Luis Leon Sanchez (Rabobank) suffered a flat tyre late in stage 2 of Paris-Nice, but luckily the incident didn't jeopardize his chances to win the overall title for the second time. The 27-year-old Spaniard had a fright, however, when he flatted in the finale as the teams of the sprinters had the peloton racing full-bore towards the finish in Amilly.
The Spaniard pulled to the side of the road just inside of three kilometres to go sign where his team car swapped out the rear wheel.
"It was inside three kilometres to go, so it wasn't a problem for me to be given the same time as the stage winner," Sanchez told Cyclingnews. Sanchez finished the stage in 168th place, 1:01 off the time of winner Greg Henderson (Sky), but the race officials credited him with the same time as the main peloton per the rule governing incidents occurring with the final three kilometres of stage races, thus negating any potential time loss on the day.
"He's a good professional," said race commissaire Giuseppe Baldi. "We cannot be inside a bunch of 175 riders to check who punctures where, so what counts for us is the place where a rider signal the incident to us."
With defending champion Alberto Contador absent from Paris-Nice, Sanchez, the 2010 runner-up, has been assigned number one for his bib number and the 2009 Paris-Nice champion is seeking a second overall victory in the UCI WorldTour event.
"I think I have good form, I feel good," Sanchez said in Amilly. "I believe my main adversaries for the overall win to be Tony Martin, Alexandre Vinokourov and Tejay Van Garderen. Pretty much, the riders who were strong at the Tour of Algarve will be strong here as well."
HTC-Highroad teammates Martin and Van Garderen finished first and second respectively at the Volta ao Algarve while Vinokoruov, the winner of Paris--Nice in 2002 and 2003, has the Tour of Oman under his belt, where he finished 12th overall.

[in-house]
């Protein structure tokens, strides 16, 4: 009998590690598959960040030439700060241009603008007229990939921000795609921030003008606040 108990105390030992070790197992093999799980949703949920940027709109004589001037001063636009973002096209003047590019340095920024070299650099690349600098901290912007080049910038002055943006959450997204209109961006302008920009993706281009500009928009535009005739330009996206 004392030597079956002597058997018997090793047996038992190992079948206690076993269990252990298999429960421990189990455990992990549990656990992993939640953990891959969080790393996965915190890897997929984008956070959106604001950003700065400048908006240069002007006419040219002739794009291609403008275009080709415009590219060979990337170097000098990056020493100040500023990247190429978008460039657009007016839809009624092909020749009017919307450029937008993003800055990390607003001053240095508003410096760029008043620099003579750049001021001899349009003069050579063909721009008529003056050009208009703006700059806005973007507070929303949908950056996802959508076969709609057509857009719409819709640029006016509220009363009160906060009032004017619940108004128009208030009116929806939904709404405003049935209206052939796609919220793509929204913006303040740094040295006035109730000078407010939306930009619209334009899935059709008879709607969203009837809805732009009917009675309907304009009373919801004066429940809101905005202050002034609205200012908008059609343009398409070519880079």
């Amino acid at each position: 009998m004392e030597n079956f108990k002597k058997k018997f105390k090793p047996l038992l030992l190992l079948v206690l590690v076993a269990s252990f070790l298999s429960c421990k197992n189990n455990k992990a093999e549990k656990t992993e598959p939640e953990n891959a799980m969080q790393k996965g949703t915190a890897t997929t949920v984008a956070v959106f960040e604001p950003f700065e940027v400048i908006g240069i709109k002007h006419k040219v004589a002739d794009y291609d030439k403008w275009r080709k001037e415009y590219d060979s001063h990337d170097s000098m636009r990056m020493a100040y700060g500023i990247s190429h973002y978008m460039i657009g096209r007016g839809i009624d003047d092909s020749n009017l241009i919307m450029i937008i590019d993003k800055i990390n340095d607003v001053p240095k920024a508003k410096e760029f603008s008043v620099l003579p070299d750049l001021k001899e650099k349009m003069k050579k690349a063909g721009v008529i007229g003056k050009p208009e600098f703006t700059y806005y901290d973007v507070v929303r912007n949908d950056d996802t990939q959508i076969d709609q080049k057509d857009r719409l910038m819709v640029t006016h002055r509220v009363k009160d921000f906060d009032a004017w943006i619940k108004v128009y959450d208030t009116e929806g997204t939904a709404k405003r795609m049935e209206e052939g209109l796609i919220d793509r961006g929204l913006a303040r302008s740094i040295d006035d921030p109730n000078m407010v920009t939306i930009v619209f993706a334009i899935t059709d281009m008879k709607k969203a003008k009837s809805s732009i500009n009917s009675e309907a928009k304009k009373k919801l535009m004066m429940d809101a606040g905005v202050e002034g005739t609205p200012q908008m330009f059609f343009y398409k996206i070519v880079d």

Sanchez holds 98th overall after two days of racing at Paris-Nice, but he's one of 125 riders tied on time only 14 seconds behind race leader Thomas De Gendt (Vacansoleil-DCM).
A day of incidents
With 40 kilometres to go the two breakaway riders, Maxime Bouet (Ag2r-La Mondiale) and Tony Gallopin (Cofidis), found themselves at a closed railway crossing where they were requested to stop by race official François Lemarchand. The closed gates confused ASO director Christian Prudhomme as no train was scheduled at that time and indeed no train actually appeared at the crossing. The race organisation didn't know how the crossing signal was activated and the two breakaway members were sent on their way and allowed to re-establish their 50-second advantage on the peloton. Both, however, were eventually caught by a peloton eager to set up a sprint finish.
Two riders abandoned during stage two, one of whom was Frenchman David Moncoutié (Cofidis) who pulled out after 50 kilometres due to a knee injury. Argentina's Lucas Sebastian Haedo (Saxo Bank SunGard) was the other rider to abandon the race due to a knee injury sustained from a collision with a police motorbike.
There were multiple crashes in the nervous peloton inside the final hour of racing, but all of those involved finished the stage and are expected to start tomorrow.